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Magnolia Street by Indigo Seas
Chapter 1: Tuesday
A/N: Just a quick little note, here. Obviously, this story is a male/male pairing, so exit out now if that's not your thing. Also, the chapters will gradually get darker as the story progresses. As always, thanks for reading, and reviews are always welcome.
His first impression of the stranger was that of a man with more money than he knew what to do with.
Perhaps it was the way he carried himself, the height at which he stood, the shoes he happened to be wearing that particular day. Whatever it was, Lysander Scamander had watched him as he had stepped out of the lift, checked the scrap of parchment he was carrying, and strode in the opposite direction. With even footfalls and balanced breath, the stranger passed as quickly as he had appeared.
And Tuesday carried on as if none of it had ever really happened, like the man hadn't exited the lift and Lysander hadn't been watching him. Because time isn't known to stop and the world has never revolved around a single moment; when he finally did lift his gaze, minutes were flitting past just as they had been when the lift doors had opened.
But Tuesday was wrong. Tuesday, in all of its middle-of-the-week entirety, ought to have halted completely. If the universe had any inclination of foreshadowing, the stranger traipsing down the hallway with another man's stare smoldering holes into the back of his jacket should have been painted red, smothered in signs and jumping up and down, maybe yelling, "I'm important, I promise!" Even though Lysander gazed after him, noting the slick underside of the man's shoes and his unwavering gaze straight ahead, there was nothing that seemed to indicate that this stranger would crop up again.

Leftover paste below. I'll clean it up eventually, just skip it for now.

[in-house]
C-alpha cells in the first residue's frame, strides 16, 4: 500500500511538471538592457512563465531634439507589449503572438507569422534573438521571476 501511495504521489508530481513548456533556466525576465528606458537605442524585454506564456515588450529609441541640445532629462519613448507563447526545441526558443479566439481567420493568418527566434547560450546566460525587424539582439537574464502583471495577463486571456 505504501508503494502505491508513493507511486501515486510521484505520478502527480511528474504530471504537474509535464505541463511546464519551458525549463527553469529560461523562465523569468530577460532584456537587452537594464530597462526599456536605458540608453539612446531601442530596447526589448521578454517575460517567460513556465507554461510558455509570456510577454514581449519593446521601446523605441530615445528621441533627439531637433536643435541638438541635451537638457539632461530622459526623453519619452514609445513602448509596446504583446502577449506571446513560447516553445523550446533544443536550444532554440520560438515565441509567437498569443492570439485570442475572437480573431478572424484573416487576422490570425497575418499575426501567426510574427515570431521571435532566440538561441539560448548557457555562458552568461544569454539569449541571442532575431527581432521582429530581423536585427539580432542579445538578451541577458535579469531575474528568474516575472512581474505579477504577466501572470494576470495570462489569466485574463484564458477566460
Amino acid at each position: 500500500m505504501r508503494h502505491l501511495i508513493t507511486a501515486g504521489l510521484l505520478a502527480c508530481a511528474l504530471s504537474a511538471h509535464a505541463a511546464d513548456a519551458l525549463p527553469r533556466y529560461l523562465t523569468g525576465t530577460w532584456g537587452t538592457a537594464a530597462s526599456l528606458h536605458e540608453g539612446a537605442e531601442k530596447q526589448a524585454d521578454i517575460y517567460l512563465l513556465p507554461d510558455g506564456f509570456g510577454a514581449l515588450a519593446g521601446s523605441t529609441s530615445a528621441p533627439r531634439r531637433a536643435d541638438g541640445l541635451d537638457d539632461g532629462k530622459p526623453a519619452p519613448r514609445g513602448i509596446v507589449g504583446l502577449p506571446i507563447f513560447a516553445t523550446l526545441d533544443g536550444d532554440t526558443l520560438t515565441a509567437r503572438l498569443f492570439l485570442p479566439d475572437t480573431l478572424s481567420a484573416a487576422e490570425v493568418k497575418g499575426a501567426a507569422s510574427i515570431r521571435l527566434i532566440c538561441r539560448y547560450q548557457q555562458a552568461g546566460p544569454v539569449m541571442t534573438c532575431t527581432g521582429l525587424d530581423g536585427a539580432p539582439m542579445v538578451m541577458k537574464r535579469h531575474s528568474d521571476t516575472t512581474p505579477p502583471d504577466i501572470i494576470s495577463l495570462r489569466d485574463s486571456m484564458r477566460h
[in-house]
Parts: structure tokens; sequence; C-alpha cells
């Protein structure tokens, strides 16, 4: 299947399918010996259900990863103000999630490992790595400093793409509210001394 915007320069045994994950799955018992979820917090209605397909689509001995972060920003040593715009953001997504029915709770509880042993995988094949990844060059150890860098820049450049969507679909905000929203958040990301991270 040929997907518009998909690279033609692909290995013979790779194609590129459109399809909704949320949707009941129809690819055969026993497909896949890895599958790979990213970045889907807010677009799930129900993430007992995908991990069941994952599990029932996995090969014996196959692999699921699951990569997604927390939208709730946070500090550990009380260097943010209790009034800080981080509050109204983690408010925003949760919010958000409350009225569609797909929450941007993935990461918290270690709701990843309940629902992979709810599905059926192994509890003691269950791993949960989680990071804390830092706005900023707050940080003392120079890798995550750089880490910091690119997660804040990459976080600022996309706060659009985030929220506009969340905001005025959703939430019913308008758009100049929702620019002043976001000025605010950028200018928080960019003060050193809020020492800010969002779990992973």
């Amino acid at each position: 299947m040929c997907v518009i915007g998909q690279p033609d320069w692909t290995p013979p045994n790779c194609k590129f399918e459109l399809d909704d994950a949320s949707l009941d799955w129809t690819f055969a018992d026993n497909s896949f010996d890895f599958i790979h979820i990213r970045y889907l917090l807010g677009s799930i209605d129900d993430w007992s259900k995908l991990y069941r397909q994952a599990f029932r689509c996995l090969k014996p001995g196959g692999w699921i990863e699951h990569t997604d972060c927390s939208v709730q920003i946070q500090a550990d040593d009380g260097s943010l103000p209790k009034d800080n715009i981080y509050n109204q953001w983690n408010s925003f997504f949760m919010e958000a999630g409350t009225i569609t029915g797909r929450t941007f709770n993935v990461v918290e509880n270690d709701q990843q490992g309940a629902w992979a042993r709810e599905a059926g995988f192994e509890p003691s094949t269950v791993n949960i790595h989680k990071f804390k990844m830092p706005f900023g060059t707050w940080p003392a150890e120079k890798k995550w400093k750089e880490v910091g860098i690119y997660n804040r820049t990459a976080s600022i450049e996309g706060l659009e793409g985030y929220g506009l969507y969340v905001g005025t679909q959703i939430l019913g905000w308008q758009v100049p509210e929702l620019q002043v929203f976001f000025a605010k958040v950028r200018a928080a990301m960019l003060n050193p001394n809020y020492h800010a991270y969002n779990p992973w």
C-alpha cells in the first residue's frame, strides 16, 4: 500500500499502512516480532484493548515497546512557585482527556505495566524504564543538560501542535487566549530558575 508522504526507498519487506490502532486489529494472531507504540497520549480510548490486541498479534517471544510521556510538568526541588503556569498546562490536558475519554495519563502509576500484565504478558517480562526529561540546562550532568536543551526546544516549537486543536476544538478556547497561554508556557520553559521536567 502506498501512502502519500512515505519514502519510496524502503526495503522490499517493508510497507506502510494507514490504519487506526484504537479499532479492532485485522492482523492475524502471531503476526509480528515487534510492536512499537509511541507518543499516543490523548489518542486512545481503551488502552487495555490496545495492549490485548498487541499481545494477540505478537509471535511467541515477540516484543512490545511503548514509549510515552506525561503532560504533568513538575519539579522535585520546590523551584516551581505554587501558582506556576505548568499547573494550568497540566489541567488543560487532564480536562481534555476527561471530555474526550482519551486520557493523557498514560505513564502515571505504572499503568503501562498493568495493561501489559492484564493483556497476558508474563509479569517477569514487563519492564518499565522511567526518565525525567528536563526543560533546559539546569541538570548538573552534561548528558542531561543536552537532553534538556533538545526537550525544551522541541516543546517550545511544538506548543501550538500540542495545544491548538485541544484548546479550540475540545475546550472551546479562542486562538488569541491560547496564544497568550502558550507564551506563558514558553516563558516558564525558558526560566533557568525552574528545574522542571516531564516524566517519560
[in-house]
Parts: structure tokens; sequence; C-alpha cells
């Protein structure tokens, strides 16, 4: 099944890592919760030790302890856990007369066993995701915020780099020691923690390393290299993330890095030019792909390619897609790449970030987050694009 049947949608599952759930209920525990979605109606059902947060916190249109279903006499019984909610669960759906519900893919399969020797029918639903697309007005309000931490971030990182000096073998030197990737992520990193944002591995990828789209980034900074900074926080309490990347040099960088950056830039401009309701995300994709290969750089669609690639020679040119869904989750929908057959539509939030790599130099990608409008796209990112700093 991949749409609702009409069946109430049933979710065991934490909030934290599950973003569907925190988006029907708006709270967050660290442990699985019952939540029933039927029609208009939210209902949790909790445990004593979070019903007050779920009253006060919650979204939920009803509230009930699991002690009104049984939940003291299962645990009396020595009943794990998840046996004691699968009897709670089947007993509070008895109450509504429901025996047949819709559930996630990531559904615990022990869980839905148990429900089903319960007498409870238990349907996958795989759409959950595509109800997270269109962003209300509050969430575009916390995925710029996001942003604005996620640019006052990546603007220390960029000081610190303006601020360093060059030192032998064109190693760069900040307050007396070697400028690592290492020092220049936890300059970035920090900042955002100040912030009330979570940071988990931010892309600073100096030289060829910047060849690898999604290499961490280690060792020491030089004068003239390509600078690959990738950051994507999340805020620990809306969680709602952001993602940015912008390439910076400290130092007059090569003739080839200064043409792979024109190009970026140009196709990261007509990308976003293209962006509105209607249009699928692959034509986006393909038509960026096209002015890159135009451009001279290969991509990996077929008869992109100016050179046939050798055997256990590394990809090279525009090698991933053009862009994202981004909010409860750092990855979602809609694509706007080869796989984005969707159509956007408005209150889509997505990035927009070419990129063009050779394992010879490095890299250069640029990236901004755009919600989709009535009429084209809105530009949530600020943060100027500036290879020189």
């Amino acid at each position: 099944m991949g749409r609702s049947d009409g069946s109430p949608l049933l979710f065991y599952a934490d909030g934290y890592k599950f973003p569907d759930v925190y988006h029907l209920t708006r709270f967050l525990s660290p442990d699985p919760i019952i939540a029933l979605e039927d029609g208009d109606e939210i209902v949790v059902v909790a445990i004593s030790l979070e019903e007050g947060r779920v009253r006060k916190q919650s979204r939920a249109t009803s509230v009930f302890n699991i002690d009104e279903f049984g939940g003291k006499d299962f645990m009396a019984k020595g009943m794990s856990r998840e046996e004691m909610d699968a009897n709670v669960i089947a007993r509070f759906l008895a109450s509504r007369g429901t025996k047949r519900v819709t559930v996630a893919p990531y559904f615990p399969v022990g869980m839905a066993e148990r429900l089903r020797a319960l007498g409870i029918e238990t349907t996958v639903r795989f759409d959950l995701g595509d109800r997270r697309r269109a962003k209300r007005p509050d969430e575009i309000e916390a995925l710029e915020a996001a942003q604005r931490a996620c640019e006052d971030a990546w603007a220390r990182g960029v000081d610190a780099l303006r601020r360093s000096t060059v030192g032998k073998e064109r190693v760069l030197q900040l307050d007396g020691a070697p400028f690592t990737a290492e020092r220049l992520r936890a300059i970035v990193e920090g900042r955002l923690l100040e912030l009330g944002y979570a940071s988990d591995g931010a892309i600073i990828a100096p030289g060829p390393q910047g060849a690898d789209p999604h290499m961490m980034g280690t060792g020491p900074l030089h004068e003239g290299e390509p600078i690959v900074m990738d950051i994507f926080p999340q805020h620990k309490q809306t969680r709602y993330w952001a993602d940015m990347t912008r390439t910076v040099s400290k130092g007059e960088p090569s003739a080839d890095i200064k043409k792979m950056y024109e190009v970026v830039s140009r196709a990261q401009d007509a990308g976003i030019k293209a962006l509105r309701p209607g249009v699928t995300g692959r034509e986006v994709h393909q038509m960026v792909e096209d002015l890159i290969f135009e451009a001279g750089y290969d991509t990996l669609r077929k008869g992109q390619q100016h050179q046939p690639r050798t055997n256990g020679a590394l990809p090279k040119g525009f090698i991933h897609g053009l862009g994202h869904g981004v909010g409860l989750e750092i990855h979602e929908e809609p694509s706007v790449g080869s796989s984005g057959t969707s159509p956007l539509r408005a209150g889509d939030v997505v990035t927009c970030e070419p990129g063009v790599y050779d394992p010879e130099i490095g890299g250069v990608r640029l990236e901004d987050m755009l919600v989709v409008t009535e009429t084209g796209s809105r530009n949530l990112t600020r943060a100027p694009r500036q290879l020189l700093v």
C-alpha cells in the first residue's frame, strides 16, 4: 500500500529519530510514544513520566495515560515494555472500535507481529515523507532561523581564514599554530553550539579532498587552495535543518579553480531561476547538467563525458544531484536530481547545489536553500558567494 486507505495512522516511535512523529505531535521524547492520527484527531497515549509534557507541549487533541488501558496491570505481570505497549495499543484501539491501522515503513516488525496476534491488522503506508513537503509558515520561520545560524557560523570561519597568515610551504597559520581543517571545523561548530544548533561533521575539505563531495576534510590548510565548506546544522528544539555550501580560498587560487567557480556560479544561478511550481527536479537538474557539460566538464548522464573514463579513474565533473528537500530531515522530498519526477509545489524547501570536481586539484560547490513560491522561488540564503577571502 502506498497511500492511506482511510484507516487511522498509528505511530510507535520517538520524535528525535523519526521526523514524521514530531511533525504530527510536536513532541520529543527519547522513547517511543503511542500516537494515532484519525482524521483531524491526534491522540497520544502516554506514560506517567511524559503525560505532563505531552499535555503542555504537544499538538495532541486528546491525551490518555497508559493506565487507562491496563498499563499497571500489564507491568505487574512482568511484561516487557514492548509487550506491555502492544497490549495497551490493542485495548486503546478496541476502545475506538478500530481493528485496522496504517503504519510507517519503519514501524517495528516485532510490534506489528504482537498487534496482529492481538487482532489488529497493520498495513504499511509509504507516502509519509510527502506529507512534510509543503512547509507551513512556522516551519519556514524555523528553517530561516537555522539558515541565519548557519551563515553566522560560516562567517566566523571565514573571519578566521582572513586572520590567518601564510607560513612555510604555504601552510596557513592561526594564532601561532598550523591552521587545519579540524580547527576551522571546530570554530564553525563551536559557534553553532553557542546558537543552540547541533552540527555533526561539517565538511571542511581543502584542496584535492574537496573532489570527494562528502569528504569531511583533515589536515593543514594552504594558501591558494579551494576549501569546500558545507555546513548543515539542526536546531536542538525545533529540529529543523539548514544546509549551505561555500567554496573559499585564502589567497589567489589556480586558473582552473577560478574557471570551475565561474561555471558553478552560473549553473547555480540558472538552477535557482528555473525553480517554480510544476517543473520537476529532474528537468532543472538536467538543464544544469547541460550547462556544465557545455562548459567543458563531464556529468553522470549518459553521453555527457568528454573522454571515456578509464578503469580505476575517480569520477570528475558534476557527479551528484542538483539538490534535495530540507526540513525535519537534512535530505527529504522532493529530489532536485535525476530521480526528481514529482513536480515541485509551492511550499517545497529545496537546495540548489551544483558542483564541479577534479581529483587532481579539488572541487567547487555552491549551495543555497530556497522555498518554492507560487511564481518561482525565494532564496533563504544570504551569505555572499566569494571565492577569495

"Mr. Scamander?" And as he turned, the man striding away disappeared completely from view.
“Sorry,” he mumbled, allowing the stranger to fade from the fringes of his thoughts.
His addresser had large, established muttonchops that made him look friendly and unassuming (he wasn’t). “I’m Mr. Flumox from the Department for the Regulation and Control of Magical Creatures.”
“Yes, hello.” Lysander gave the man a quick once-over.
92 percent probability of the man asking Lysander about company finances.
7 percent probability of pointless small talk.
1 percent probability of the man looking for somebody else.
“My colleague is here to speak with you,” the Ministry man continued, one of his hands reaching up to stroke some of his graying facial hair.
Answer: none of the above.
“Ministry funds, of course.”
Correction: finances. (Find escape route.)
If he was in the mood to be honest with himself (which wasn’t often), Lysander had been expecting this. Someone from the Ministry came down every couple of months, gallivanting around the facility and hoping that their inane questions would somehow illuminate what the labs and their introverted personnel were up to: “Are the light fixtures being maintained?” “How are the Ministry funds being appropriately used?” “Have your projects eaten any small children lately? (Kidding, kidding. But seriously, have they?)”
The man held out an expensive-looking business card, the letters emblazoned over the thick stationary glimmering slightly in the fluorescent light. “This is his. I believe he’s in your office now.”
Lysander glanced at the cobalt lettering briefly before tucking the card into his pocket, where it would be retrieved after the coat had gone through the wash and he would find it as a soggy, barely recognizable pulp.
Head of Supernatural Resources
Department for the Regulation and Control of Magical Creatures
“Thank you,” Lysander said, flashing a laconic smile and turning to advance toward his office.
The company building had always been a cavernous space, as the herbologists it employed seemed to scatter in bright light like the pests frequently eating their precious asphodel. Simply for the purpose of comforting these easily-spooked wallflowers (or geniuses, as they so often insisted), the lights grew dimmer as one advanced down the hallway, reaching almost complete blackness if they were to reach the very end.
One, two, three, four, five, six, seven, eight, eight-and-a-half footsteps to his office, and he counted every time.
For whatever demonic reason, the strange Scorpius Malfoy who was supposedly waiting in his office had opened the blinds covering the large and very-unwanted window, and an onslaught of white, bewildering light burst forth as soon as Lysander opened the door.